Top-Flight ‘Top of the Lake’ Sequel

Top of the Lake_It was a great gift to receive Jane Campion’s “Top of the Lake” four years ago — a terrific showcase for Elisabeth Moss as a tough Australian detective determined to get to the bottom of the case of a girl found dead in the water. It touched on issues of gender and feminism even as it trolled to the worst of humanity in a compelling drama with striking photography. There had been nothing much like it.

What a surprise that there is a follow-up, as vivid and intense as the first. “Top of the Lake: China Girl” (Sundance, 9 p.m.) begins with another waif in the water — this one encased in a blue roller-bag pushed off a cliff near Sydney, a wave of long dark hair emanating from a suitcase crack.

Moss’ Det. Robin Griffin is back to work after shooting a fellow officer for trying to attack her. She’s a little on edge also because she’s begun to contact the daughter she gave up for adoption after a rape, when she was a teenager.

That the daughter’s menacing older boyfriend figures into the crime at hand is one of those coincidences that come in TV fiction. But there is plenty else about Campion’s sequel to recommend it, from its constant discussion of feminist ideas in an ever-sexist world to the treatment of third world women in sex work and the yearnings of motherhood on many levels.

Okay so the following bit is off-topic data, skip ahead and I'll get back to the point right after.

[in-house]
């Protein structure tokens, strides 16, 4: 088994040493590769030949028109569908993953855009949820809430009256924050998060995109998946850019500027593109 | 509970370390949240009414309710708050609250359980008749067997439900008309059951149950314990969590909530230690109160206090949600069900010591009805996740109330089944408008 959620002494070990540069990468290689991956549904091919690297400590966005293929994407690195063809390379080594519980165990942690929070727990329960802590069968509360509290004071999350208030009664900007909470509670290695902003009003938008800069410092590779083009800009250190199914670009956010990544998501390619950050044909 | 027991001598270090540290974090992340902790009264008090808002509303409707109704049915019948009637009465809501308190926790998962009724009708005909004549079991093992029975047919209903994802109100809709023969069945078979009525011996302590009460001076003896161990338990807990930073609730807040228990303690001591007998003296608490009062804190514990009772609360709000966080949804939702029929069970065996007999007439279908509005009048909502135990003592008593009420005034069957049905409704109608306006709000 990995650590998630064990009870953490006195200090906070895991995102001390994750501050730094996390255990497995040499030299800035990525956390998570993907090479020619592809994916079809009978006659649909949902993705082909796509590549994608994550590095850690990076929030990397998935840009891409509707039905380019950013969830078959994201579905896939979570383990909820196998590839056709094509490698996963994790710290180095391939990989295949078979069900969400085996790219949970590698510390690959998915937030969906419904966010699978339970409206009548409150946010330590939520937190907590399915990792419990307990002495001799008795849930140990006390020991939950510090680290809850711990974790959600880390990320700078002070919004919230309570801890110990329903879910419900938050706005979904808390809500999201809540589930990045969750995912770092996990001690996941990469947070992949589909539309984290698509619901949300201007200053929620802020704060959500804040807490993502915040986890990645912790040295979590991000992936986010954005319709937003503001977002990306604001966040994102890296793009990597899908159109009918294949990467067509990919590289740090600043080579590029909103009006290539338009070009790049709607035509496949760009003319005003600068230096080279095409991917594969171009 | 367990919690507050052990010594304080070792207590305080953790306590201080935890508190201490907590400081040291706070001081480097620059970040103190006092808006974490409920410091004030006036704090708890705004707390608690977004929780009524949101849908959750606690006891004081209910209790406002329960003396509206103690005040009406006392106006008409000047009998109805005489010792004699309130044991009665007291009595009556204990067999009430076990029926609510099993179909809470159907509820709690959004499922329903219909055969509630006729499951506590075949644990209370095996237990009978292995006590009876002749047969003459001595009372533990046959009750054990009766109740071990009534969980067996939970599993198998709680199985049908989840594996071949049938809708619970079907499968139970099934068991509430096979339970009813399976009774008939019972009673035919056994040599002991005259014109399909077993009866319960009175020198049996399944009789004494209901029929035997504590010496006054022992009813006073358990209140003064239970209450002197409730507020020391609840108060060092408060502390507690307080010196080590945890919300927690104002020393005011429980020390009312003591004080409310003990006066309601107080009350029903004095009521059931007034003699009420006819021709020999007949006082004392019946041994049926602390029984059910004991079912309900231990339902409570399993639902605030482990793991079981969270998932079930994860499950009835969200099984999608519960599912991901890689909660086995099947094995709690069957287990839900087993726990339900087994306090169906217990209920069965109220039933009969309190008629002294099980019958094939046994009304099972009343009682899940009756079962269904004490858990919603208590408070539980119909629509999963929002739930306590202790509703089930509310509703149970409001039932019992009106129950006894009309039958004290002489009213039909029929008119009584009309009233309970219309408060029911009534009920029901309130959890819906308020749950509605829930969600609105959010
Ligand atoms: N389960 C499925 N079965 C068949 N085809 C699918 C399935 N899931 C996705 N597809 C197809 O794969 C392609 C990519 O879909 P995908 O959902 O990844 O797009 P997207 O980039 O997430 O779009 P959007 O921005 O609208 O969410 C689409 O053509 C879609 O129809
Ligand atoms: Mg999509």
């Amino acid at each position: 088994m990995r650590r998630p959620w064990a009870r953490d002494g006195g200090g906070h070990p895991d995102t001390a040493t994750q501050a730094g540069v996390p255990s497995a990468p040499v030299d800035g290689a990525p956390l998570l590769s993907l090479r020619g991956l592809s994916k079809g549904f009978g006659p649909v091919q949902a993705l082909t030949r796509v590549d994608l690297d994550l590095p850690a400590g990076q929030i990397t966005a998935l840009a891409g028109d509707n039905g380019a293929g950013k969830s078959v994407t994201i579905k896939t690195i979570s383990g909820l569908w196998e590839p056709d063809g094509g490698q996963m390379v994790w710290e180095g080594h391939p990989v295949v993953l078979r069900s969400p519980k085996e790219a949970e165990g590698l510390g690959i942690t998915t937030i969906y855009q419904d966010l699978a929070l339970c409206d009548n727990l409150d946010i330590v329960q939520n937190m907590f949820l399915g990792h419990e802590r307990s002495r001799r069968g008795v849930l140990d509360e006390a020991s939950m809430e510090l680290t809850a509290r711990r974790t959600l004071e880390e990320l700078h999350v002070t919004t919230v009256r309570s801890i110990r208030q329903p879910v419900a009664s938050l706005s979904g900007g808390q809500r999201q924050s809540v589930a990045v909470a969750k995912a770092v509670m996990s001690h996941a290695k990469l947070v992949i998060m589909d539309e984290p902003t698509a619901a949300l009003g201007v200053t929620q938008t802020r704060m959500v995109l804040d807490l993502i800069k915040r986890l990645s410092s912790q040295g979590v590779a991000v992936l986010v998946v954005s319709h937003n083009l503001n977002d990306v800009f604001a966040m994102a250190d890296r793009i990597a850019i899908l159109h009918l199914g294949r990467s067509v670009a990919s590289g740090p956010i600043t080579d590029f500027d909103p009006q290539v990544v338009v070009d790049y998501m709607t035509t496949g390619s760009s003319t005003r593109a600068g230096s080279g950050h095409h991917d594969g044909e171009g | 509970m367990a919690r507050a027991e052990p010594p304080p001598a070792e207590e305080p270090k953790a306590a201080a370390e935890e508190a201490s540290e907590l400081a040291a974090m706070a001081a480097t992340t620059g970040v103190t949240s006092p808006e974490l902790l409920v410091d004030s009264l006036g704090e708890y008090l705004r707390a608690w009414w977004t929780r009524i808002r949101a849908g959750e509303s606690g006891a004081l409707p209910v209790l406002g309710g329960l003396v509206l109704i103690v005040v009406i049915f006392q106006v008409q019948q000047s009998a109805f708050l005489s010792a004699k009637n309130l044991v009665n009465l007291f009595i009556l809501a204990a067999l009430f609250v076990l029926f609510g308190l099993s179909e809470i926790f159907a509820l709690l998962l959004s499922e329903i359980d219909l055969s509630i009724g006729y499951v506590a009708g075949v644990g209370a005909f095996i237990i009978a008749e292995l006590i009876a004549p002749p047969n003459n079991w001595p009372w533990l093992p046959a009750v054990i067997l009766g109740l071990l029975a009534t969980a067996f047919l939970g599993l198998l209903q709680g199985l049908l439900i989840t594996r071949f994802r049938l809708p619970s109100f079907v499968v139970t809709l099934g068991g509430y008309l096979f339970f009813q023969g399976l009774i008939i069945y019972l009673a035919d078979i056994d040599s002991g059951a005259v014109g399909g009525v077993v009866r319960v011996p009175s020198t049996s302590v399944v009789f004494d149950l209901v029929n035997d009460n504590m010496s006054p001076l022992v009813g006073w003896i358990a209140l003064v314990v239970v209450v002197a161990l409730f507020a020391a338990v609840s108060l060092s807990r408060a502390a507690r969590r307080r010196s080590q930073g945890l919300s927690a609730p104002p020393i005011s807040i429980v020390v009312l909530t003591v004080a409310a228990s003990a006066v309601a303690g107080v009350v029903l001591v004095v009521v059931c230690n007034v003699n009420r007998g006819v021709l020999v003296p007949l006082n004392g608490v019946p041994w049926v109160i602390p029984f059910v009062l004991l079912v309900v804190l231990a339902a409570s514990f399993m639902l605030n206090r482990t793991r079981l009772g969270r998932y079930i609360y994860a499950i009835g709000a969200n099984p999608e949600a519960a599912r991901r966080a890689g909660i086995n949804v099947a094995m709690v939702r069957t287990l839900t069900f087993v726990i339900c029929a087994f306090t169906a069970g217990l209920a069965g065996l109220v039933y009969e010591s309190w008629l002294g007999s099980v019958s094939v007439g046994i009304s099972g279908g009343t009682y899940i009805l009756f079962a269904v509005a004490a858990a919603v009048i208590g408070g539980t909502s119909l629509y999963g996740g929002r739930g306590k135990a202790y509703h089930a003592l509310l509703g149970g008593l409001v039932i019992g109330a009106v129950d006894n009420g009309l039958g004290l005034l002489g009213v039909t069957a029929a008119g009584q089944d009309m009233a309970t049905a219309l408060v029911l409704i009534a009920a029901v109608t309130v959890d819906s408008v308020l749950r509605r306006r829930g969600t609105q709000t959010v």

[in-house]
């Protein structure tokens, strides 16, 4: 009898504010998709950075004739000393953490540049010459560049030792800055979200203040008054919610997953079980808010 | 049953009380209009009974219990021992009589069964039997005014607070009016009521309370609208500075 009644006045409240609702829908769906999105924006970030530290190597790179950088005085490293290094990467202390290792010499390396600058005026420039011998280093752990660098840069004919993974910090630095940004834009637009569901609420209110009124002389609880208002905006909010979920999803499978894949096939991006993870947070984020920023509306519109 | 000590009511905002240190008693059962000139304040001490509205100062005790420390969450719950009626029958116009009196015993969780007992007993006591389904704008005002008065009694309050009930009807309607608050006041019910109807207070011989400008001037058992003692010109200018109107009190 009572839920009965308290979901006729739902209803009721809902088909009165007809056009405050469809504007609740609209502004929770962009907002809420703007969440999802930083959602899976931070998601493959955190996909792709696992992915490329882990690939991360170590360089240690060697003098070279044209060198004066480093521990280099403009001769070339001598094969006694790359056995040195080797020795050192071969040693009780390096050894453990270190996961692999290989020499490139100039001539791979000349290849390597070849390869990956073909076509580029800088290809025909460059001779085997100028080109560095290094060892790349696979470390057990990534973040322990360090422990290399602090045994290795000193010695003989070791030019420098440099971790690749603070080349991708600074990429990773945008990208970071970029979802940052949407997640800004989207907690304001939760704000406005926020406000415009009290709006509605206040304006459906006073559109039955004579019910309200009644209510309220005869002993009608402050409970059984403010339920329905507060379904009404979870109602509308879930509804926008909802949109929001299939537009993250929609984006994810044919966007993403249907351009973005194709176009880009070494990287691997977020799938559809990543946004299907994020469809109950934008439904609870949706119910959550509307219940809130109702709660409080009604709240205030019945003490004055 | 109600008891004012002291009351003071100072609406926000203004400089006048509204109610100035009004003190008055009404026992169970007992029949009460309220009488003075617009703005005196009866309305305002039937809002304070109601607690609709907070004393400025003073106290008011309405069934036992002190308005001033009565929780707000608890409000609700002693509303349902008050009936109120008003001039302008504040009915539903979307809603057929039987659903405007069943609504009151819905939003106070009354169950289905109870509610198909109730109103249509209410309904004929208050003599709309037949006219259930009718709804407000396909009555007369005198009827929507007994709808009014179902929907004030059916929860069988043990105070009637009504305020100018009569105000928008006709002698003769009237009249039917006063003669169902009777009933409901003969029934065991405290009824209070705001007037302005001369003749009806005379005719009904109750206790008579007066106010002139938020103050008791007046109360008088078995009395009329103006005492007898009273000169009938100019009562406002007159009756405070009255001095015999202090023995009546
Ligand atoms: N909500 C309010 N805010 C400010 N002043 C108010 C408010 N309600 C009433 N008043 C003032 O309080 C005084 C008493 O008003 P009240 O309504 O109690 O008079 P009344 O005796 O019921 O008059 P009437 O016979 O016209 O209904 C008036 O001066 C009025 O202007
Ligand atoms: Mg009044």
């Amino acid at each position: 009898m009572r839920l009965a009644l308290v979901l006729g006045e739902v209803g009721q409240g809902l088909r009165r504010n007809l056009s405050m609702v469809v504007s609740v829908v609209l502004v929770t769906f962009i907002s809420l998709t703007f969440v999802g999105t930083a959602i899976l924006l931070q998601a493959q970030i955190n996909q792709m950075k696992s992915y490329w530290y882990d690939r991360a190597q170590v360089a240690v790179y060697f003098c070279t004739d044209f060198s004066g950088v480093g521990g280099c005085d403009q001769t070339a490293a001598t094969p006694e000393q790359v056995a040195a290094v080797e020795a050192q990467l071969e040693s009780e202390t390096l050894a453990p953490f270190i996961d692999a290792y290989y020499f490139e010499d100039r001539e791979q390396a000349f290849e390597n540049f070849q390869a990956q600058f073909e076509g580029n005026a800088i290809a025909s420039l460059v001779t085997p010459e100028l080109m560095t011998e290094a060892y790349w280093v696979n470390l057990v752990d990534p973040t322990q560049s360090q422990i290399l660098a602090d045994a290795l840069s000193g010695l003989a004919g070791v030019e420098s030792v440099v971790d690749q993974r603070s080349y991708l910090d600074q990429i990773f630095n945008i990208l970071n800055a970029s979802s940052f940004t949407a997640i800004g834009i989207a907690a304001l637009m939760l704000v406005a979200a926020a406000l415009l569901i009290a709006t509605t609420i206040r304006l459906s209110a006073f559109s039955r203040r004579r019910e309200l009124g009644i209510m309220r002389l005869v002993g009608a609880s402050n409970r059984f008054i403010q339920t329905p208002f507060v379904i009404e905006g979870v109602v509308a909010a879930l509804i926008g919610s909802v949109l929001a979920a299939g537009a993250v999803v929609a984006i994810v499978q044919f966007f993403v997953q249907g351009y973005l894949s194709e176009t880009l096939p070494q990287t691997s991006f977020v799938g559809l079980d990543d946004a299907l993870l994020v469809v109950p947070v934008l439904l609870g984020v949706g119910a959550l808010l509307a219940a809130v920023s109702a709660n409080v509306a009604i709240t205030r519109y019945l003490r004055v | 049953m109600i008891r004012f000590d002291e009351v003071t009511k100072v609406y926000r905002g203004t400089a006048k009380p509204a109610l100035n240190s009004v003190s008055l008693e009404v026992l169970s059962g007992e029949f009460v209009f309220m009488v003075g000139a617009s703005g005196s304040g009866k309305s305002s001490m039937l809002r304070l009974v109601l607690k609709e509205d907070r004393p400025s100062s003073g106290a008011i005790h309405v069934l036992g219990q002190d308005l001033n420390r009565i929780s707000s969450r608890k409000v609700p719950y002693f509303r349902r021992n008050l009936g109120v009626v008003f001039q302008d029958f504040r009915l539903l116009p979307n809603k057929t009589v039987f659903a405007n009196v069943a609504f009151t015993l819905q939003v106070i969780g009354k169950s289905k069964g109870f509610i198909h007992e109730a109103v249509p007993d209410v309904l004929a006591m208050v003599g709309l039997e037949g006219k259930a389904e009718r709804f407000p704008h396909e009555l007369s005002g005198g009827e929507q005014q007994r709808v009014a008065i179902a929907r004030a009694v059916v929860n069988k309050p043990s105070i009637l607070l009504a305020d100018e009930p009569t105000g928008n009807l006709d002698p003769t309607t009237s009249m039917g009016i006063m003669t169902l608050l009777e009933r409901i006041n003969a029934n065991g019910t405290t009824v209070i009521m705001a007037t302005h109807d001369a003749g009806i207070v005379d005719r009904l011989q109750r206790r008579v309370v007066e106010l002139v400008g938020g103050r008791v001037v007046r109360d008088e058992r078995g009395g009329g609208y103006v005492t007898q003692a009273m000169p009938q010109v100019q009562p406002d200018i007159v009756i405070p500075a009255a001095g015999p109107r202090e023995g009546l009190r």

The cast here is on a level of any on television. First and foremost, there is Moss, the undisputed Meryl Streep of television drama (after “Handmaid’s Tale,” “Mad Men” and yes, even “The West Wing”) doing perhaps her best work yet with some especially emotional wrenching scenes toward the end of the six-hour series (that only adds to the intensity in playing out over three consecutive nights).

Then there is Nicole Kidman, coming immediately after her successful TV debut in “Big Little Lies,” as the adoptive mother who resents the biological mother’s sudden interest. Kidman has been striving to her best in most of her recent roles, and she’s very good here.

To finish the Emmy troika, there’s a breakout role for “Gwendoline Christie,” the striking female knight in “Game of Thrones,” who makes a case for roles beyond science fiction and fantasy with her most complex work.

But holding her own among this strong cast is Alice Englert, brash and surprising as the daughter — and also the daughter of Campion and filmmaker Colin David Englert.

David Denick is frighteningly for real as a Manson-like figure for the daughter; Ewen Leslie brings some depth and empty as the dad.

“Top of the Lake: China Girl” packs a lot in and his straight at your emotion. You’ll want to watch it all at once, as I did yesterday. But seeing two episodes a night for three nights in a row will have a similar sort of impact, I think. Don’t miss i

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